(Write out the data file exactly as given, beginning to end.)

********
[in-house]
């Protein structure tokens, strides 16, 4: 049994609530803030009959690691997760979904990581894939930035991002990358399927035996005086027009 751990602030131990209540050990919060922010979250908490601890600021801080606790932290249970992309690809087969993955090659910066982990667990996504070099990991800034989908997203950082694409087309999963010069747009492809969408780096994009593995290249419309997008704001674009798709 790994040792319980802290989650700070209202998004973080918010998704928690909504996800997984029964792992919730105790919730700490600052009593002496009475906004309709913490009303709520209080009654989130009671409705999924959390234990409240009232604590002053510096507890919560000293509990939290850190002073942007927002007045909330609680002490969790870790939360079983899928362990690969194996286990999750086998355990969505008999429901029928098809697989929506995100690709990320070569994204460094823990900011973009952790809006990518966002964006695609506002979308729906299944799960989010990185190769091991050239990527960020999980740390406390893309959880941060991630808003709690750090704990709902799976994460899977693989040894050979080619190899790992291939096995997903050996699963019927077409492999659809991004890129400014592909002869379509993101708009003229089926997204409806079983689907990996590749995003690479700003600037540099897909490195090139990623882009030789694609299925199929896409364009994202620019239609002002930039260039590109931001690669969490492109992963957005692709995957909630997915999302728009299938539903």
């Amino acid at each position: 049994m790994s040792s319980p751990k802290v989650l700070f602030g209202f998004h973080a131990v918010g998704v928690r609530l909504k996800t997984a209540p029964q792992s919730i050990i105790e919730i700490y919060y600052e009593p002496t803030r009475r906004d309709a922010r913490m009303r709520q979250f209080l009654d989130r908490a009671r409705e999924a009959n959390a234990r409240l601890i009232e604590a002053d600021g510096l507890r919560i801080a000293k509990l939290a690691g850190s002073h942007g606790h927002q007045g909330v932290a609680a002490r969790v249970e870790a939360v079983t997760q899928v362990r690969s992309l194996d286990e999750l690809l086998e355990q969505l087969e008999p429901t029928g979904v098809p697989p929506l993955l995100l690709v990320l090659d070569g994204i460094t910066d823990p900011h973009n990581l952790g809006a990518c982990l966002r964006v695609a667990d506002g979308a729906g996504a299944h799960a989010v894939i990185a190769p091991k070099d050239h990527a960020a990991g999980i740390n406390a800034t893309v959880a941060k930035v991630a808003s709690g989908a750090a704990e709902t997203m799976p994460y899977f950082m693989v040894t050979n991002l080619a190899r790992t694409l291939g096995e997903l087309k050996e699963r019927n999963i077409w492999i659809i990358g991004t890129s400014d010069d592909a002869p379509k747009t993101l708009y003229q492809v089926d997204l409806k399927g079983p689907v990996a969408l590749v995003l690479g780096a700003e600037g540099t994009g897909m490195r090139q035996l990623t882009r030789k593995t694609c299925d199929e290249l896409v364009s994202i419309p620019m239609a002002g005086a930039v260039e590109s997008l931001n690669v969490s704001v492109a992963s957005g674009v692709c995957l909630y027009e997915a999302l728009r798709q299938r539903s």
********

[in-house]
């Protein structure tokens, strides 16, 4: 049994609530803030009959690691997760979904990581894939930035991002990358399927035996005086027009 751990602030131990209540050990919060922010979250908490601890600021801080606790932290249970992309690809087969993955090659910066982990667990996504070099990991800034989908997203950082694409087309999963010069747009492809969408780096994009593995290249419309997008704001674009798709 790994040792319980802290989650700070209202998004973080918010998704928690909504996800997984029964792992919730105790919730700490600052009593002496009475906004309709913490009303709520209080009654989130009671409705999924959390234990409240009232604590002053510096507890919560000293509990939290850190002073942007927002007045909330609680002490969790870790939360079983899928362990690969194996286990999750086998355990969505008999429901029928098809697989929506995100690709990320070569994204460094823990900011973009952790809006990518966002964006695609506002979308729906299944799960989010990185190769091991050239990527960020999980740390406390893309959880941060991630808003709690750090704990709902799976994460899977693989040894050979080619190899790992291939096995997903050996699963019927077409492999659809991004890129400014592909002869379509993101708009003229089926997204409806079983689907990996590749995003690479700003600037540099897909490195090139990623882009030789694609299925199929896409364009994202620019239609002002930039260039590109931001690669969490492109992963957005692709995957909630997915999302728009299938539903």
């Amino acid at each position: 049994m790994s040792s319980p751990k802290v989650l700070f602030g209202f998004h973080a131990v918010g998704v928690r609530l909504k996800t997984a209540p029964q792992s919730i050990i105790e919730i700490y919060y600052e009593p002496t803030r009475r906004d309709a922010r913490m009303r709520q979250f209080l009654d989130r908490a009671r409705e999924a009959n959390a234990r409240l601890i009232e604590a002053d600021g510096l507890r919560i801080a000293k509990l939290a690691g850190s002073h942007g606790h927002q007045g909330v932290a609680a002490r969790v249970e870790a939360v079983t997760q899928v362990r690969s992309l194996d286990e999750l690809l086998e355990q969505l087969e008999p429901t029928g979904v098809p697989p929506l993955l995100l690709v990320l090659d070569g994204i460094t910066d823990p900011h973009n990581l952790g809006a990518c982990l966002r964006v695609a667990d506002g979308a729906g996504a299944h799960a989010v894939i990185a190769p091991k070099d050239h990527a960020a990991g999980i740390n406390a800034t893309v959880a941060k930035v991630a808003s709690g989908a750090a704990e709902t997203m799976p994460y899977f950082m693989v040894t050979n991002l080619a190899r790992t694409l291939g096995e997903l087309k050996e699963r019927n999963i077409w492999i659809i990358g991004t890129s400014d010069d592909a002869p379509k747009t993101l708009y003229q492809v089926d997204l409806k399927g079983p689907v990996a969408l590749v995003l690479g780096a700003e600037g540099t994009g897909m490195r090139q035996l990623t882009r030789k593995t694609c299925d199929e290249l896409v364009s994202i419309p620019m239609a002002g005086a930039v260039e590109s997008l931001n690669v969490s704001v492109a992963s957005g674009v692709c995957l909630y027009e997915a999302l728009r798709q299938r539903s």